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The IceCube Observatory

Illustration vom IceCube am Südpol

 IceCube at the South Pole (Credit: The IceCube collaboration)

The IceCube observatory is a Cherenkov detector and an air shower array located at the geographic SouthPole. The submerged Cherenkov detector is currently the world’s largest neutrino telescope. Main objectives of the experiment are the discovery and exploration of Galactic and extragalactic sources of high-energy neutrino emission. However, the detector is also well suited for the search for dark matter (WIMPs), the measurement of cosmic rays, neutrino oscillations and several other topical questions in particle and astroparticle physics.

The submerged “In-Ice” detector consists of 86 strings each equipped with 60 optical sensors (photomultipliers) which instrument a volume of 1 km3 of clear glacial ice between 1500 m and 2500 m (see the picture on the left). Neutrinos are reconstructed indirectly by the Cherenkov light emitted from secondary charged particles like muons and electrons which are generated in the neutrino interactions. Additionally, over 60 water tanks euipped with PMTs sit at the surface and act as an air shower array on the same footprint as the In-Ice detector, allowing for unique coincident event studies. More information on the experiment and its physics can be found on the IceCube homepage.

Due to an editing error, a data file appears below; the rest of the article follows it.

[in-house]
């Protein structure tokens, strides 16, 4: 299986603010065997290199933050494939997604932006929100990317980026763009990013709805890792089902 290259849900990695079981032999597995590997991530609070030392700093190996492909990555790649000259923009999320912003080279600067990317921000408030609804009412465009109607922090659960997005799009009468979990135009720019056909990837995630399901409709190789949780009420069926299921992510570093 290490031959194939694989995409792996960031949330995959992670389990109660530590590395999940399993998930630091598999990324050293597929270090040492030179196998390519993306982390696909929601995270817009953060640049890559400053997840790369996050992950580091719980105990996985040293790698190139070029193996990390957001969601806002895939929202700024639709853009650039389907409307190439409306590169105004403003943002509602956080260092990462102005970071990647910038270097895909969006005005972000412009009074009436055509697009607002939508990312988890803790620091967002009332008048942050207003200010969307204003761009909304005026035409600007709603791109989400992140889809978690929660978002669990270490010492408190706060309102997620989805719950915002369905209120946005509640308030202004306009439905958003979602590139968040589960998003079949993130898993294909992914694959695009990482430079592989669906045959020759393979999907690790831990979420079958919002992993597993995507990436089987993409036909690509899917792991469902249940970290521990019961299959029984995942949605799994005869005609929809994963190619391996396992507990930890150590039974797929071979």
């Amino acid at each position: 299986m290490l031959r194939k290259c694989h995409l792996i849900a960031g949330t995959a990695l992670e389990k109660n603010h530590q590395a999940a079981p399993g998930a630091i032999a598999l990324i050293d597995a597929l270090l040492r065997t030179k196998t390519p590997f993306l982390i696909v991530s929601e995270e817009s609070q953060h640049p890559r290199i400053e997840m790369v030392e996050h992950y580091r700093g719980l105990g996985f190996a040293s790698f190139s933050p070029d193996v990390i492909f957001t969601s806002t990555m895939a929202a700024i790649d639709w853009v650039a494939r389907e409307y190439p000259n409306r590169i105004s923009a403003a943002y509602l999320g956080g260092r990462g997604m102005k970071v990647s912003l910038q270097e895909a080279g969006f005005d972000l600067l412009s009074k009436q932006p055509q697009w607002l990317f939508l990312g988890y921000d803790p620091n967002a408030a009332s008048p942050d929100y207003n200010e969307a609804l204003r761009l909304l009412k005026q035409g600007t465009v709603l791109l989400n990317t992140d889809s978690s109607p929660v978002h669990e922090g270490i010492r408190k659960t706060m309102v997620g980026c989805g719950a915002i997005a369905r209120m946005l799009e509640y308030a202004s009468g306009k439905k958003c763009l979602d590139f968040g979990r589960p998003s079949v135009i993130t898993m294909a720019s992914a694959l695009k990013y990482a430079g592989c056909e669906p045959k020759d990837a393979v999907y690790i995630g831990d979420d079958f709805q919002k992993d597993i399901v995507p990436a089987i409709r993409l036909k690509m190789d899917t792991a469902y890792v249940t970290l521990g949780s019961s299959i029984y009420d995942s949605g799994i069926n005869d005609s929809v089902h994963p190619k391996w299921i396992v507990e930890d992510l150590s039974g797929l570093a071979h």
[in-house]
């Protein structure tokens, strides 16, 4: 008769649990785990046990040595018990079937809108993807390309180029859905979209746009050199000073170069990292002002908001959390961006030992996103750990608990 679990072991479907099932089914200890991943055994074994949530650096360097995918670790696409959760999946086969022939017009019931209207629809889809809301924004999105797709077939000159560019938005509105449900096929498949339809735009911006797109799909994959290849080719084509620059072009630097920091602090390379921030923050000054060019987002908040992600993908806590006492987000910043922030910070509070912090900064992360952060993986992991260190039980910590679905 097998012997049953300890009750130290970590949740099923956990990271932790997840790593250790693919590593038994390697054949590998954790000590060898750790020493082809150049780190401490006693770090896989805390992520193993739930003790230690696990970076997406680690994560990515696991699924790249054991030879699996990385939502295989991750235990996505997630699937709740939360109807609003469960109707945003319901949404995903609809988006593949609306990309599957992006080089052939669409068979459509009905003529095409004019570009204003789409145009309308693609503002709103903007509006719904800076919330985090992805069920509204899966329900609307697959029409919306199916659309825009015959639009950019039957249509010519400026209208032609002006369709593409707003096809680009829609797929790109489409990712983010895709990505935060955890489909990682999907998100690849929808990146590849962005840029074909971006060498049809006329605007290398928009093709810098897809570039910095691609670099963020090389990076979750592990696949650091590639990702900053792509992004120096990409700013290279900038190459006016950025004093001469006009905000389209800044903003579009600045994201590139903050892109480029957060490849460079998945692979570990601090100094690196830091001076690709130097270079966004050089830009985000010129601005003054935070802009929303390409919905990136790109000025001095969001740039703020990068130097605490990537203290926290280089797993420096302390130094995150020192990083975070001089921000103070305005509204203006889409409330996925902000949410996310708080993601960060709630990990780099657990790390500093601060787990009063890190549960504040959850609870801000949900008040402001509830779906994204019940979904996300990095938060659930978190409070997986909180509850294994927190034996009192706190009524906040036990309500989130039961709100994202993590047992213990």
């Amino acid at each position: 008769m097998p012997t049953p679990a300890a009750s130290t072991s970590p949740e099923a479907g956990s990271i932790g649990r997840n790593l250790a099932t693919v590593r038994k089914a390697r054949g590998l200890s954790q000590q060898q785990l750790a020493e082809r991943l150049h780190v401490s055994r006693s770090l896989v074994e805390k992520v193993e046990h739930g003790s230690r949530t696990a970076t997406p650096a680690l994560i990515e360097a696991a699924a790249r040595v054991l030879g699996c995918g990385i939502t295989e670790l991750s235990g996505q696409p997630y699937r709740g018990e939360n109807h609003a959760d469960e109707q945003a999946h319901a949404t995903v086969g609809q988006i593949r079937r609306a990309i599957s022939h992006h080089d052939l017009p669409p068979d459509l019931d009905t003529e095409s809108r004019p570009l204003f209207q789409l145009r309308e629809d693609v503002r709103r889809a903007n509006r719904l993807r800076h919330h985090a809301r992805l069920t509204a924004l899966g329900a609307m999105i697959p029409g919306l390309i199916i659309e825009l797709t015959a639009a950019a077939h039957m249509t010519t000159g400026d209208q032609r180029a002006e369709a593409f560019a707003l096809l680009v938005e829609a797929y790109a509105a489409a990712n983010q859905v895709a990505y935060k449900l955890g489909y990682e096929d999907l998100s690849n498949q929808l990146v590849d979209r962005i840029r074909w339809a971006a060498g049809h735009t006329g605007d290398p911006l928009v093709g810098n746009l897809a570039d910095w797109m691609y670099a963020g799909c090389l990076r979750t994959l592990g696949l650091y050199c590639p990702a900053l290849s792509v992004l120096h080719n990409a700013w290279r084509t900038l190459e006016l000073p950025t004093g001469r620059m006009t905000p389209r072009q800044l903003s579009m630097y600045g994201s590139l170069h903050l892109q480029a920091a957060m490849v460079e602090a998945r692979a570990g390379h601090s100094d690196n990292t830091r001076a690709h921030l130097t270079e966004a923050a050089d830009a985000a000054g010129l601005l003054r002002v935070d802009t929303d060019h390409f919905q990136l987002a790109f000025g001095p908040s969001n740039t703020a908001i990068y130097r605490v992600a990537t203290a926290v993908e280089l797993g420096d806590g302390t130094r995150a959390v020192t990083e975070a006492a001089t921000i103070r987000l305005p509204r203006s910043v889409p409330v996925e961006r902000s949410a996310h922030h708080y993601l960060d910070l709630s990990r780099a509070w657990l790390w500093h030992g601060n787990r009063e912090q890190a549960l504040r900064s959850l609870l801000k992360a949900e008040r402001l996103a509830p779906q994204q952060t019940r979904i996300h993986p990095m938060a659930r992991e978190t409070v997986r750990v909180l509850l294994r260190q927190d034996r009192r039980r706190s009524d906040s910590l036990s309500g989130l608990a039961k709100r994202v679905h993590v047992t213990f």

In 2013, it was the first experiment to detect neutrinos with energies much larger than a few TeV from outer space. Its origin is currently under heavy investigation, but some research highlights can  be found here.

IceCube-“Gen2” Detector upgrade

Artists rendition of IceCube (red) with a possible Gen2 detector update (Credit: IceCube collaboration)

After the discovery of a cosmic high-energy neutrino flux in 2013, a next-generation neutrino telescope at the South Pole, IceCube-Gen2, is now in the planning stage that will provide extended physics potential both at the highest and lower energies. The high-energy part of IceCube-Gen2 will enclose the current detector with ~140 additional strings each equipped with up to 80 optical sensors, thereby instrumenting 5-10 km3 of ice. Its main mission is the exploration of the high-energy universe with neutrinos.


Activities at ECAP

For the standard IceCube detector, we are working on reconstruction algorithms and various data analyses aspects. For IceCube-Gen2, we are developing an innovative new optical sensor (mDOM) which consists of 24 3″ photomultiplier tubes and provides significantly improved detection properties for Cherenkov light. In parallel, we are working on simulations of detectors equipped with mDOMs and are developing novel reconstruction algorithms.